U.S. Consititution

U.S. Consititution
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  • U.S. Constitution By Natalie Haberek
  • Declaration of Independence, written by Thomas Jefferson and signed on August 2 1776 summarized the 13 American colonies motivations for independence
  • Separation of Powers
  • Legislative
  • Executive
  • Judiciary
  • Articles of Confederation
  • This constitution created a weak national government due to the fact there was no national currency and Congress could not tax the people directly
  • Articles of Confederation
  • It was written in response to Great Britain overtaxing the colonists, the founding father decided to send a declaration to King George declaring America would be free
  • Constitutional Convention
  • The Separation of powers is a model for The Three Branches of Government. These include Executive (The President), Legislative (Senate and House of Representatives), and Judicial (Supreme Court).
  • Bill of Rights
  • 1. Freedom of Religion, Speech, and the Press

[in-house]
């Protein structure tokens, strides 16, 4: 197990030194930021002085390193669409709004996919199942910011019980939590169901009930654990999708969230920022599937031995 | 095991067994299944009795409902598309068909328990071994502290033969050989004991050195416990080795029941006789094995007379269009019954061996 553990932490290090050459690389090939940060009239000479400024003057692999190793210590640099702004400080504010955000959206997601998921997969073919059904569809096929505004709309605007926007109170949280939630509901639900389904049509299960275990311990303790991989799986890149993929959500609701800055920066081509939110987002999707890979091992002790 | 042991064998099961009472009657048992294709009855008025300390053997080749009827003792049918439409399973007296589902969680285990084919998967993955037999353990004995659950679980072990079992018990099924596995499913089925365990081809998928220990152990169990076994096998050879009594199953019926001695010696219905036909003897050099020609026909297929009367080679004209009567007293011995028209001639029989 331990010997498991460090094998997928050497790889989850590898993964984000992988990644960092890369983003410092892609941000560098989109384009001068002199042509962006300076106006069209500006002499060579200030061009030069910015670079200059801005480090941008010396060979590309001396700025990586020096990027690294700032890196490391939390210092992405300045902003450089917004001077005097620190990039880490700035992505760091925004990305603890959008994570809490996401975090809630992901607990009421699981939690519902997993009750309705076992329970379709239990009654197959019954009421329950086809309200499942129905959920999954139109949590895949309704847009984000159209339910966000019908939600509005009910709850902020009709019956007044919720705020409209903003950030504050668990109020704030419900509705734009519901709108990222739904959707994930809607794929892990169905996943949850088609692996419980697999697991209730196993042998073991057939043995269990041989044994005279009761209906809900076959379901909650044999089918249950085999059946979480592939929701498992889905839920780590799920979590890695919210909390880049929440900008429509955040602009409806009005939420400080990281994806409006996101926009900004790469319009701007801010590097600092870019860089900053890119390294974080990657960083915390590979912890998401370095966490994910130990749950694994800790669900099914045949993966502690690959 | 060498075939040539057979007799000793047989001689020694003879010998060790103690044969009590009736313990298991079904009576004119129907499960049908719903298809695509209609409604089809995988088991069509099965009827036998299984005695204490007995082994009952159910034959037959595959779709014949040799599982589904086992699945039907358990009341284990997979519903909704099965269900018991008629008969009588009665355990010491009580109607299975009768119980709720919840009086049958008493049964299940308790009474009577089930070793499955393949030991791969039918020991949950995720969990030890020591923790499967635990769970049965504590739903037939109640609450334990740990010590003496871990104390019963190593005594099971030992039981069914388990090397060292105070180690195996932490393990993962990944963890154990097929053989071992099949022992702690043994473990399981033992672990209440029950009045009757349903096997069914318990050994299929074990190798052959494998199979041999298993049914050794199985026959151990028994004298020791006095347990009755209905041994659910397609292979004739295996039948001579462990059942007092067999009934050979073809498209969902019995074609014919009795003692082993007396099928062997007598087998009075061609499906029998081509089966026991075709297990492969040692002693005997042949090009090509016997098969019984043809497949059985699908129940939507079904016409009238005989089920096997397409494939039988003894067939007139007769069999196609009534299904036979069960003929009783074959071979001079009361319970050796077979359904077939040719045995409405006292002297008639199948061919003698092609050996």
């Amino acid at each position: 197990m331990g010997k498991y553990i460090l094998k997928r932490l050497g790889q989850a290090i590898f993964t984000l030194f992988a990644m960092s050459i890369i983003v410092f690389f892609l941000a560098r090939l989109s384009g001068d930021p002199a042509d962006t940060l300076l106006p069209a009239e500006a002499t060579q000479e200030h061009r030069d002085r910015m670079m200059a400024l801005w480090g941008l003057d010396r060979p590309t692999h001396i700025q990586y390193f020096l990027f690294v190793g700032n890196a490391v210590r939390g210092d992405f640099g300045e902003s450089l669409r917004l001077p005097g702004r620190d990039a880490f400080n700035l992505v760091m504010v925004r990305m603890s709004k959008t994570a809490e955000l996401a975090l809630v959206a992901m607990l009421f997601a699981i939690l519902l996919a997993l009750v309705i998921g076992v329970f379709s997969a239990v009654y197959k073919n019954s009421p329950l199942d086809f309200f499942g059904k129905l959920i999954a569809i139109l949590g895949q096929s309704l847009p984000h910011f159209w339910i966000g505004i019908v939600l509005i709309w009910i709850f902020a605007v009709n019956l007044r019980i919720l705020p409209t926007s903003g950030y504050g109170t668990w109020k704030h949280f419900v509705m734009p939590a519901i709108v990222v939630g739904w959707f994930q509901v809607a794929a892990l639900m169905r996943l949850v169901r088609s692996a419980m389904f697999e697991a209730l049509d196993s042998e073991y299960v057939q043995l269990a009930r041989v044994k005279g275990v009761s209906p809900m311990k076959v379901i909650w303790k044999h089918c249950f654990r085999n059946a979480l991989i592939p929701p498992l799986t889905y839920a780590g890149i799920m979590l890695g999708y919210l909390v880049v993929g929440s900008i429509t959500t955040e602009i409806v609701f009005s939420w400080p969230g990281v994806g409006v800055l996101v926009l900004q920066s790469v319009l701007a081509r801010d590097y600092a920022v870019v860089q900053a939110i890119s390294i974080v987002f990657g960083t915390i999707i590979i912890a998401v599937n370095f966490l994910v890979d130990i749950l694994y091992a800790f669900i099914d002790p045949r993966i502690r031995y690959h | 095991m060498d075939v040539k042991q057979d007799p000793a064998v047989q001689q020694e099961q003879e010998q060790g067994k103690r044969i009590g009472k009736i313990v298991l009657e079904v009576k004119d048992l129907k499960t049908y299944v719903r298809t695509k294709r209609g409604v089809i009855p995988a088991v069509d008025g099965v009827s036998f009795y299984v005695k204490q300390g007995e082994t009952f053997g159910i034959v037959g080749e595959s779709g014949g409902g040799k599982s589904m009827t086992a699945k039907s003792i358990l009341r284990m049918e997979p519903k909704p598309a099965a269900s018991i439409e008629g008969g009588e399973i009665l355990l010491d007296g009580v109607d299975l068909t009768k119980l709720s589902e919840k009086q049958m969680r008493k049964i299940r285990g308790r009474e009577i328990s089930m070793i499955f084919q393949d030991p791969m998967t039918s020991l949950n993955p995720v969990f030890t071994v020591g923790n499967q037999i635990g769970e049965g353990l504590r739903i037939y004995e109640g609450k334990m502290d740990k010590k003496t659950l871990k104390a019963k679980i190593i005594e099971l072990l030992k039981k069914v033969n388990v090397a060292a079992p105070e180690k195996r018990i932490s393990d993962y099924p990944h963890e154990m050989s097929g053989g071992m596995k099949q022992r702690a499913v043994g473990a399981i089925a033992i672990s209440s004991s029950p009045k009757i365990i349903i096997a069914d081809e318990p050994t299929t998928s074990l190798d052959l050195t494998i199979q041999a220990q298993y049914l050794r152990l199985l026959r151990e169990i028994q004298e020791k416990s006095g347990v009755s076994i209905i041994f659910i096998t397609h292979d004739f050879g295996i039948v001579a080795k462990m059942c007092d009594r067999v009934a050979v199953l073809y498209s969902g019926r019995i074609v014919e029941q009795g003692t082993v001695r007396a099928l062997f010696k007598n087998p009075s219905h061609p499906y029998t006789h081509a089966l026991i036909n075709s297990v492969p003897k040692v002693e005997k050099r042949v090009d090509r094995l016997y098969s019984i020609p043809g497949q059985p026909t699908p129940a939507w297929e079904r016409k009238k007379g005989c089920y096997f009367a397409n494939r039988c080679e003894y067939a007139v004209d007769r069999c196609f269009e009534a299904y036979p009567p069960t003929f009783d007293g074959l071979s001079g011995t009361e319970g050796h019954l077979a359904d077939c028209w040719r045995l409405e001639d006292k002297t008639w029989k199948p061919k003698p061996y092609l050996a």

• 2.  The Right to Bear Arms
  • Bill of Rights
  • 6. Rights of Accused Persons in Criminal Cases
  • 7. Rights in Civil Cases
  • Federalist: a person who advocates or supports a system of government in which several states untie under a central authority
  • Among 13 states, it was an alliance of independent states and each states gave as mush power to the central while keeping the greater amount of power
  • Extra Credit
  • Anti-Federalist: a movement that opposed the creation of a stronger U.S. federal government
  • Took place in Philadelphia May 25 to September 17 to address the problems of the weak central government that existed under the Articles of Confedration
  • The Signing of the Declaration of Independence
  • 5. Protection of Rights to Life, Liberty, and Property
  • 4. Protection from Unreasonable Searches and Seizures
  • Federalists made this concession to the Constitution which helped gain Anti-Frederalist Support
  • 3. The Housing of Soldiers
  •  10. Undelegated Powers Kept by the States and the People
  • 9. Other Rights Kept by the People
  • 8. Excessive Bail, Fines, and Punishments Forbidden
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  • Ratification: the action of signing or giving formal consent to a treaty, contract, or agreement, making it officially valid
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